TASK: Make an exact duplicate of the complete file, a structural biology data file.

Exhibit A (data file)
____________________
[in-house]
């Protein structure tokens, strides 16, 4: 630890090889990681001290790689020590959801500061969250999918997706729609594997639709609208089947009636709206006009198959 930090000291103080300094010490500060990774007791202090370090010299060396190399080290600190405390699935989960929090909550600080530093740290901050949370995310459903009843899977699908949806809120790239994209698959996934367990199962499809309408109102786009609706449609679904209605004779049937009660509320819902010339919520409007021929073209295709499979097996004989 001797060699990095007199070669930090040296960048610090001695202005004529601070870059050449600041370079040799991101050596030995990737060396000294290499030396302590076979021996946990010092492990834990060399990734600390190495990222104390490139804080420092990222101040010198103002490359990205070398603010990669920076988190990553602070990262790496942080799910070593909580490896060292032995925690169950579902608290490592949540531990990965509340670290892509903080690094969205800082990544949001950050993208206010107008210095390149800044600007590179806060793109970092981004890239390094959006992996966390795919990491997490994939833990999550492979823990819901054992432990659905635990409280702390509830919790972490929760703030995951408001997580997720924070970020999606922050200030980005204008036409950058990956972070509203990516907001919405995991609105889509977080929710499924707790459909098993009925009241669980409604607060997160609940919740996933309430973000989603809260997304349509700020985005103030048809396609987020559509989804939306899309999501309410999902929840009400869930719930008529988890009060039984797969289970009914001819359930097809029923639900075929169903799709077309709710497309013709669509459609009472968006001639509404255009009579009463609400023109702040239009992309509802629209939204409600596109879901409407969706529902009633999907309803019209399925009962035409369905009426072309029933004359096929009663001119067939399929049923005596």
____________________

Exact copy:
[in-house]
């Protein structure tokens, strides 16, 4: 630890090889990681001290790689020590959801500061969250999918997706729609594997639709609208089947009636709206006009198959 930090000291103080300094010490500060990774007791202090370090010299060396190399080290600190405390699935989960929090909550600080530093740290901050949370995310459903009843899977699908949806809120790239994209698959996934367990199962499809309408109102786009609706449609679904209605004779049937009660509320819902010339919520409007021929073209295709499979097996004989 001797060699990095007199070669930090040296960048610090001695202005004529601070870059050449600041370079040799991101050596030995990737060396000294290499030396302590076979021996946990010092492990834990060399990734600390190495990222104390490139804080420092990222101040010198103002490359990205070398603010990669920076988190990553602070990262790496942080799910070593909580490896060292032995925690169950579902608290490592949540531990990965509340670290892509903080690094969205800082990544949001950050993208206010107008210095390149800044600007590179806060793109970092981004890239390094959006992996966390795919990491997490994939833990999550492979823990819901054992432990659905635990409280702390509830919790972490929760703030995951408001997580997720924070970020999606922050200030980005204008036409950058990956972070509203990516907001919405995991609105889509977080929710499924707790459909098993009925009241669980409604607060997160609940919740996933309430973000989603809260997304349509700020985005103030048809396609987020559509989804939306899309999501309410999902929840009400869930719930008529988890009060039984797969289970009914001819359930097809029923639900075929169903799709077309709710497309013709669509459609009472968006001639509404255009009579009463609400023109702040239009992309509802629209939204409600596109879901409407969706529902009633999907309803019209399925009962035409369905009426072309029933004359096929009663001119067939399929049923005596």